Cameroon is an L-shaped nation in western Africa, roughly the size of California. It’s connected to the Atlantic by a small band of coastline. For years, the writers of travel brochures have described the diverse geography and culture of Cameroon with the epithet “Africa in miniature.” Within its borders Cameroon holds the five major climate types of Africa. There are hot wet coastal plains, southern rainforest plateaus still inhabited by pygmies, highlands in the west with fertile soil, and vast savannahs shading to desert in the northeast, where Islam has long colored the traditions of pastoral herders.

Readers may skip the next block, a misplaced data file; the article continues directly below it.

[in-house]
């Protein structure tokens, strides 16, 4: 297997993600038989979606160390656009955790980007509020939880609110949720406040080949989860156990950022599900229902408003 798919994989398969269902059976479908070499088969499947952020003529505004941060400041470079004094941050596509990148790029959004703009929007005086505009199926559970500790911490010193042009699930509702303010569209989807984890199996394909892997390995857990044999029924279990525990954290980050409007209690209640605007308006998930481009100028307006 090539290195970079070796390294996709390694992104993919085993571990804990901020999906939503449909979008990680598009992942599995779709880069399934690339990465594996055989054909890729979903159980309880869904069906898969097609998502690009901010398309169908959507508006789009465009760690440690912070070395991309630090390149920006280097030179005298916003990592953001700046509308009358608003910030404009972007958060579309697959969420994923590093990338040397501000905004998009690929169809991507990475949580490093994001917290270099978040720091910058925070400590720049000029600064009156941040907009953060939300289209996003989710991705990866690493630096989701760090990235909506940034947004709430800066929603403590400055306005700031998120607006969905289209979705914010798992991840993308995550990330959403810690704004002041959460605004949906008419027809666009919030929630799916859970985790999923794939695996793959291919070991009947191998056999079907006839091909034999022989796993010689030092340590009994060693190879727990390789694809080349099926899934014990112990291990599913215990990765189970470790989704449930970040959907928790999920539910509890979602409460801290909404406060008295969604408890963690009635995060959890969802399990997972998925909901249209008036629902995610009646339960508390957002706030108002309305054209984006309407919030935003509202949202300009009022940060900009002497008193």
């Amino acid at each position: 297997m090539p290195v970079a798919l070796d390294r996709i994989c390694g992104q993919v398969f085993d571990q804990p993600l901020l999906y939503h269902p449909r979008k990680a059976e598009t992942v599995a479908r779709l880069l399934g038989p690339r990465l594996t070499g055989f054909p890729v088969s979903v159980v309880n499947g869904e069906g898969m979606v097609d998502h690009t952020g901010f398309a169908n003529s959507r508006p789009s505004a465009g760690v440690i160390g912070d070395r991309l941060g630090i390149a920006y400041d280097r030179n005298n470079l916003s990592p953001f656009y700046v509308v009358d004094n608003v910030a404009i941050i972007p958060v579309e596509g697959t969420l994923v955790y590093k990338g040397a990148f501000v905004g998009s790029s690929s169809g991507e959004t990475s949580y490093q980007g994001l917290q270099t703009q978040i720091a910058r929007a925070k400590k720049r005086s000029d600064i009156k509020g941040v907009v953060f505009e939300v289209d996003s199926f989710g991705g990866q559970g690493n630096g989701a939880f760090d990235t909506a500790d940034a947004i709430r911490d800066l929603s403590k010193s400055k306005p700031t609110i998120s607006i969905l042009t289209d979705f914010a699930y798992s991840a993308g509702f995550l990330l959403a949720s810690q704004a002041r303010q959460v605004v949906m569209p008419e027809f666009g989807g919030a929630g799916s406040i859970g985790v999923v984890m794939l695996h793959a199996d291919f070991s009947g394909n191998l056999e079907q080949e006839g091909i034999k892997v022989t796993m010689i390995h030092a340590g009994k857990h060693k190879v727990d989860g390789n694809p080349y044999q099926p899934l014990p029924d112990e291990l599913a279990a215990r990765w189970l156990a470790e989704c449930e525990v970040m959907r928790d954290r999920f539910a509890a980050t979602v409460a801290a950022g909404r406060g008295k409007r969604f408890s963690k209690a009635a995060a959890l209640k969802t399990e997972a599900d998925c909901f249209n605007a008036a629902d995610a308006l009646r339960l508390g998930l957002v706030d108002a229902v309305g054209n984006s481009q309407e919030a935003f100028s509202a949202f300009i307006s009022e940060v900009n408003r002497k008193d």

Cameroon is diverse because its various peoples have little to no shared history. Even the name Cameroon is foreign, derived from what the Portuguese called the coastal delta, Rio dos Camarões, “River of Prawns”, when they landed in the 1500’s. “Cameroon” didn’t exist until 1884 when it was carved out of the sub-Saharan landmass by the Germans. When Germany lost World War I, the territory was divided between France and Britain. While few native Cameroonians had learned German during the thirty year colonial period, English and French flourished. By the time Cameroon gained independence and reunited in 1960 and 1961, a major schism in language and custom separated the English-speaking western third from the francophones in the east. The rift is still obvious in national politics today.